LOS ANGELES (CBSLA.com) — City officials will mark the 20th anniversary of the North Hollywood bank shootout, one of the most violent days in the history of Los Angeles.
A dozen officers and eight civilians were injured on Feb. 28, 1997, during a 44-minute gunbattle with two men carrying fully automatic assault rifles and protected by full body armor.
“Twenty years is a long time, but it doesn’t feel like 20 years. It feels like a lot less,” said retired LAPD Officer John Caprarelli, who exchanged gunfire with robbers Larry Phillips Jr. and Emil Matasareanu, who were killed in the gunbattle.
The day isn’t just remembered for the heroics of some of the outgunned officers, or the way the incident played out on live television, but also for how it forever changed law enforcement.
The men were better armed and prepared than the officers who responded, City Councilman Mitchell Englander said.
“That was a wakeup call,” he said. “Not only is this weaponry available to the mass market, but anybody can deploy it for any reason. So the (police) weaponry changed … the tactics and the training changed. Every law enforcement agency in the country changed in how to respond to those incidents.”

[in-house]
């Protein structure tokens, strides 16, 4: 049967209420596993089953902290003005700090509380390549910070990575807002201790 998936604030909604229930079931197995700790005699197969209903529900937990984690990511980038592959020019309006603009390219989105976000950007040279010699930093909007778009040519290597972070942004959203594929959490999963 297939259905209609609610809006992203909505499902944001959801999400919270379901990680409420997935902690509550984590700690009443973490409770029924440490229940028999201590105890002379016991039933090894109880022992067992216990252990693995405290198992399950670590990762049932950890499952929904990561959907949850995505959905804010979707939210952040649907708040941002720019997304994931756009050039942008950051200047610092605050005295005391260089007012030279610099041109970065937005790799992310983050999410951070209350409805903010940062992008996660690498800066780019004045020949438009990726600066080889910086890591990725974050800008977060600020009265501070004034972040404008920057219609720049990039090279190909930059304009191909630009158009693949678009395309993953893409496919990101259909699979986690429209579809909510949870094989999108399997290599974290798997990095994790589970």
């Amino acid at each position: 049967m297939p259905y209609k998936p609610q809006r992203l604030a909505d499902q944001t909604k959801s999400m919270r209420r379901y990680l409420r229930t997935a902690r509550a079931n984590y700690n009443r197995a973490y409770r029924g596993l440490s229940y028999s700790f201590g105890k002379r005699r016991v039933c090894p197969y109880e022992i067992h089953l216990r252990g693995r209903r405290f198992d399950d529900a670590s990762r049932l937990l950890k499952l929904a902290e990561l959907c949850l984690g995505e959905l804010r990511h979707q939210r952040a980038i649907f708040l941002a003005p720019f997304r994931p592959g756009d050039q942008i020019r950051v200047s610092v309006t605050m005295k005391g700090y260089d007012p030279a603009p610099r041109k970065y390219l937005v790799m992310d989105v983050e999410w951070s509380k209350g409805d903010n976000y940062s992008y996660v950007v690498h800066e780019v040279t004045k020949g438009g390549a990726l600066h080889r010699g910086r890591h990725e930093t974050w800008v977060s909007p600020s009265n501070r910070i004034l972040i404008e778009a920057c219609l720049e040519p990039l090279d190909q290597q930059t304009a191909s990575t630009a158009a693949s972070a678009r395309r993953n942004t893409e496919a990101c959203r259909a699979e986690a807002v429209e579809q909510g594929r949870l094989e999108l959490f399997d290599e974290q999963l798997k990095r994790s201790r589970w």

Phillips and Matasareanu had meticulously planned the armed robbery at the Bank of America branch at 6600 Laurel Canyon Blvd. for months, and had even calculated the expected LAPD response time by listening to police scanners. But they did not foresee that two police officers would happen to drive by and see them as they entered the bank.
By the time they left the bank eight minutes later, police had surrounded the building and the robbers immediately unloaded their illegally altered assault rifles, striking multiple officers.
In all, the robbers fired about 1,200 rounds at officers, civilians and even a police helicopter. But hundreds of officers converged to surround the area, preventing their escape. An injured Phillips took his own life, and Matasareanu surrendered but bled out at the scene.
Police in Los Angeles eventually became better equipped as a result of the shootout. If a similar situation were to happen today, one of the first officers responding would likely be armed with his or her own assault rifle.
“Not only are police more equipped, but the tactics deployed are all different, in like how to take cover to reduce risk to the officers and the general public,” said Englander, who is also a reserve officer with the LAPD and chair of the council’s Public Safety Committee.
Caprarelli and Englander were on hand for a shootout remembrance event Tuesday at the LAPD’s North Hollywood Division. Mayor Eric Garcetti, Police Commission President Matt Johnson, Chief Charlie Beck and Councilman Paul Krekorian also attended.
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